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Worker Enrollment in HDHPs Falls

After enrollment in high-deductible health plans soared during the last decade, 2022 marked the first year that enrollment in these plans fell among American workers since 2013, according to a new report by ValuePenguin.

The insurance-review website found that 54% of U.S. workers signed up for HDHPs in 2022, compared to 56% in 2021. The dip, while seemingly small, represents millions of workers that have opted for other plans as employers are offering a greater variety of plans to their employees, including preferred provider organizations (PPOs) and health maintenance organizations.

Additionally, fewer are exclusively offering HDHPs to their employees. In 2022, 9% of employers with 20,000 or more workers offered HDHPs exclusively, a drop from 22% in 2018, according to Mercer’s “National Survey of Employer-Sponsored Health Plans.” And 10% of employers with 500 or more workers offered only these plans, compared to 13% in 2018.

Signs of weariness

There are signs that workers are growing weary of high out-of-pocket expenses associated with HDHPs and are more willing to pay a little extra in premium in exchange for lower deductibles, copays and coinsurance.

Indeed, workers who are enrolled in HDHPs are 30% less confident that they will know what their health care costs will be, compared to those who are enrolled in PPOs, which usually have lower deductibles, according to recent research by Arizent, a publisher of health insurance news. Seven in 10 HDHP enrollees also found their health care costs too expensive, compared to 50% of PPO enrollees.

Offering employees a choice of at least one other type of plan besides an HDHP can avoid blowback. It can create bad feelings if staff think their health plan offers little coverage thanks to a high deductible that they never reach. It hurts even more if they haven’t funded their health savings account (HSA), which often happens.

Additionally, if paying for medical costs becomes a burden, employees may forgo necessary care, likely worsening any conditions they are dealing with, which can affect their productivity at work as well. And if they have a medical emergency, they may have to take on debt to pay for the care.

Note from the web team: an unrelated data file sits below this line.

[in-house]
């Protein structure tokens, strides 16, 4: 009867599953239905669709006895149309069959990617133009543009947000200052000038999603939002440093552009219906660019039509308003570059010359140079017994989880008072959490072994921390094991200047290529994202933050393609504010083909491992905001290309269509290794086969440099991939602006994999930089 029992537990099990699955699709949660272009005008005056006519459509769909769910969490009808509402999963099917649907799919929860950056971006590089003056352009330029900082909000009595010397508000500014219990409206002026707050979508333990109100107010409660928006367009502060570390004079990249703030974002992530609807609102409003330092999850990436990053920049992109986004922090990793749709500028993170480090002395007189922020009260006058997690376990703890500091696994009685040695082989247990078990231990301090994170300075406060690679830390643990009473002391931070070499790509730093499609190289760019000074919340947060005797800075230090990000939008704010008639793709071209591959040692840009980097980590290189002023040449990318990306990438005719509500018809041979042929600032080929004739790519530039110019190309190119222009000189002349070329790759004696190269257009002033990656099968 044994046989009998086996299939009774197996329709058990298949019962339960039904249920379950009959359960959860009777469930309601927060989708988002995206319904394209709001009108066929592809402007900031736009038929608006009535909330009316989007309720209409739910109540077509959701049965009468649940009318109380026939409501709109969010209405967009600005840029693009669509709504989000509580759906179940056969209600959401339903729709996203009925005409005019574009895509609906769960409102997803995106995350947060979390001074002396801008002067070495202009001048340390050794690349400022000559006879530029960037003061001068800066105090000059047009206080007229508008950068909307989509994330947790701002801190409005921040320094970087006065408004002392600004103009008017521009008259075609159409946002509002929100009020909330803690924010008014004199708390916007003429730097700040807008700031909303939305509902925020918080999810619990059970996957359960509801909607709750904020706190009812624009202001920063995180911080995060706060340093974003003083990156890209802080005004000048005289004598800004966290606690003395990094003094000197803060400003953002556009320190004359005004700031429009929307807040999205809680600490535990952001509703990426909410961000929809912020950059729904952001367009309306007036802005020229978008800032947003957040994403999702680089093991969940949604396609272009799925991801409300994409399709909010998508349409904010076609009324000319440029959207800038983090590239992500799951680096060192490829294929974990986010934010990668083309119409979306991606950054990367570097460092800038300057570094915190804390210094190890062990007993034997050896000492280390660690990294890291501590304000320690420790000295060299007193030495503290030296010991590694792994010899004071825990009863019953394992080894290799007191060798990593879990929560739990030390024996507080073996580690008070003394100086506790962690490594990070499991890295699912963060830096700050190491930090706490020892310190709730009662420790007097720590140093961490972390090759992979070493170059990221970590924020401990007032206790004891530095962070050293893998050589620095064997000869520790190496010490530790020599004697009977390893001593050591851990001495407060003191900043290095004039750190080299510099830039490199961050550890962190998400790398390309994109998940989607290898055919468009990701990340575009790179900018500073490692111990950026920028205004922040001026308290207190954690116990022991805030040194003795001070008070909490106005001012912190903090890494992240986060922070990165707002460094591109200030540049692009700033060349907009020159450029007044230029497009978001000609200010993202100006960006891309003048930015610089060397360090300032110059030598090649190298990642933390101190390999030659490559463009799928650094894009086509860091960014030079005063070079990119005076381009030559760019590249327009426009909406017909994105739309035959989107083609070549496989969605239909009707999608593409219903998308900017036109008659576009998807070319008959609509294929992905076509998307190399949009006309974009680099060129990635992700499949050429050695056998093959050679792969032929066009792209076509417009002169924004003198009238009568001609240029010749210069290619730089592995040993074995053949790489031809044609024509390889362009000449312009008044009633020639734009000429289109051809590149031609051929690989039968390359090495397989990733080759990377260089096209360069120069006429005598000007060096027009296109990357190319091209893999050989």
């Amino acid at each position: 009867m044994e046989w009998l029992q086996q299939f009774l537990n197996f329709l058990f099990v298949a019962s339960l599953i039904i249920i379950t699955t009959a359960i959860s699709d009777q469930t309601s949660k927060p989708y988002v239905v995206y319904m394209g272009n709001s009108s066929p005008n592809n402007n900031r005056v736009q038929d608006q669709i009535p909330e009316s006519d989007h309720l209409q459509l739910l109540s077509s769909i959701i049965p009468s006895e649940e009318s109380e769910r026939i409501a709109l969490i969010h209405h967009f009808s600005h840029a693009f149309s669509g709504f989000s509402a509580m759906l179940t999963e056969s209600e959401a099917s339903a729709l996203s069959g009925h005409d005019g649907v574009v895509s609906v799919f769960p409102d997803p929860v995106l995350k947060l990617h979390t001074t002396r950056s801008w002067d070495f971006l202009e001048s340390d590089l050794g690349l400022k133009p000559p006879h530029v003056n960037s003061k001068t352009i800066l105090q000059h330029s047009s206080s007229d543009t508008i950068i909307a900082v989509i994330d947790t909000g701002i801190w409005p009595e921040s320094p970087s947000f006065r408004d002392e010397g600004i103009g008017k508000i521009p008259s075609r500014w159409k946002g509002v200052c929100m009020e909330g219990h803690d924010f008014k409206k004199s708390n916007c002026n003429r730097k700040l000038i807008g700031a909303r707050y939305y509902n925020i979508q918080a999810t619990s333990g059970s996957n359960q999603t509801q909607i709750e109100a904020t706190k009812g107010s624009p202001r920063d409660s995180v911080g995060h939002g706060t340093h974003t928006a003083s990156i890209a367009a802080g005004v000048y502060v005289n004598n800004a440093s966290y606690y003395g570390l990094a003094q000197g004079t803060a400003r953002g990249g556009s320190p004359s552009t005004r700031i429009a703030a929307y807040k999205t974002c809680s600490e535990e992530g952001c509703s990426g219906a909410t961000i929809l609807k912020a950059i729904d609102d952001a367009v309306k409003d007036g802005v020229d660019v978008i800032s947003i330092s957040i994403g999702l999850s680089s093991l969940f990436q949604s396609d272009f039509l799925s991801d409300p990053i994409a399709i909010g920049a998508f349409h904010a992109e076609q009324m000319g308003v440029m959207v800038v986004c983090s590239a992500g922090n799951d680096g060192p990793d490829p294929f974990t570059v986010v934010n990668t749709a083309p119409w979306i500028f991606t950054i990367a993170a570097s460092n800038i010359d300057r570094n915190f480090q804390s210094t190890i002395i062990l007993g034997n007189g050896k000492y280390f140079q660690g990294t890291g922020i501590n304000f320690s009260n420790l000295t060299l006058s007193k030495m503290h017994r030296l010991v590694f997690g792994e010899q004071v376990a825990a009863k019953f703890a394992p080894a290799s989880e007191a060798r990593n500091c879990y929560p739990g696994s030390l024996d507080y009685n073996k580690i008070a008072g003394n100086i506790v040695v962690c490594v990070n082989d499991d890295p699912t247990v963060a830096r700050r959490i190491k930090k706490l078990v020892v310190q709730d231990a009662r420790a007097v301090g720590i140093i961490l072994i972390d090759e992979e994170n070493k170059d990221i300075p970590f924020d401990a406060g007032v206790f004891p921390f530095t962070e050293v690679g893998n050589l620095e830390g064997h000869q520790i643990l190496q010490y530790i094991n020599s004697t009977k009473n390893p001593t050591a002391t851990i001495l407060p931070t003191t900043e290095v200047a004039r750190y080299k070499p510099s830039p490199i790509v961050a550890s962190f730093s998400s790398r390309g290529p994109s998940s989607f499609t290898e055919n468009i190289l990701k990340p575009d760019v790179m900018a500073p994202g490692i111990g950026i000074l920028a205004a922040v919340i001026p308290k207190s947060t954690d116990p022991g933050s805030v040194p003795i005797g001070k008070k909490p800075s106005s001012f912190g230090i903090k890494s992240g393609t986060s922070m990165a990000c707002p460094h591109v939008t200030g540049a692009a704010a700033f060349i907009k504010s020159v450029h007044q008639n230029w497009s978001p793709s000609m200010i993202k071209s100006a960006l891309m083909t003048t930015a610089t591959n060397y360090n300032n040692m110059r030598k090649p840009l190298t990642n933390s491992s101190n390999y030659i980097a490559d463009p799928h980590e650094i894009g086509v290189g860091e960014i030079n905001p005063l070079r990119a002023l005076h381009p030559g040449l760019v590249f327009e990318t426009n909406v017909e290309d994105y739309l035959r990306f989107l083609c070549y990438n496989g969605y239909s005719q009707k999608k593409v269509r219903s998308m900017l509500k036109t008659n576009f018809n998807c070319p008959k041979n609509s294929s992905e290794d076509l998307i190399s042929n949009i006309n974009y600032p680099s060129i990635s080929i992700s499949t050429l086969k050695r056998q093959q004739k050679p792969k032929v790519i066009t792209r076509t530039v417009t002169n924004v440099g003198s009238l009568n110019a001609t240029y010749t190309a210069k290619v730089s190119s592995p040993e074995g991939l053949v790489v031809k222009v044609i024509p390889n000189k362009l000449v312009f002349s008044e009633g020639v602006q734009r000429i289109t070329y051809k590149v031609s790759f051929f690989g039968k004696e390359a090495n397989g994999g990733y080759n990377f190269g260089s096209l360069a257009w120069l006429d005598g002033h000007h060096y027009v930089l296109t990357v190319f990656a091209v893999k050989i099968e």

A happy medium

First: HDHPs are not for everyone. People who have chronic conditions are not good candidates for these plans. A huge deductible before receiving coverage year after year can be a barrier to receiving care.

Fortunately, there are many HDHPs with relatively low deductibles. Under the law, for a plan to qualify as an HDHP it has to have a deductible of at least $1,600 for single coverage and $3,200 for family coverage.

If you can offer an HDHP with a deductible at or near the minimum, along with an attached HSA that you partially contribute to, the plan would be less burdensome for employees. And since HSAs are only available for individuals enrolled in HDHPs, employees need some additional education on the importance of HSAs.

The many benefits of HSAs

  • Employees contribute pre-tax dollars to the account.
  • Employers can also contribute to the account.
  • Funds withdrawn from the account to pay for qualified medical expenses are not taxed.
  • Funds in the account can be invested and build value over time, like a 401(k) plan.
  • HSAs can be moved when an employee switches jobs.
  • Funds can be used for medical expenses at any time, even in retirement.

Finally, HDHPs with a high deductible can be a real value for young and healthy individuals.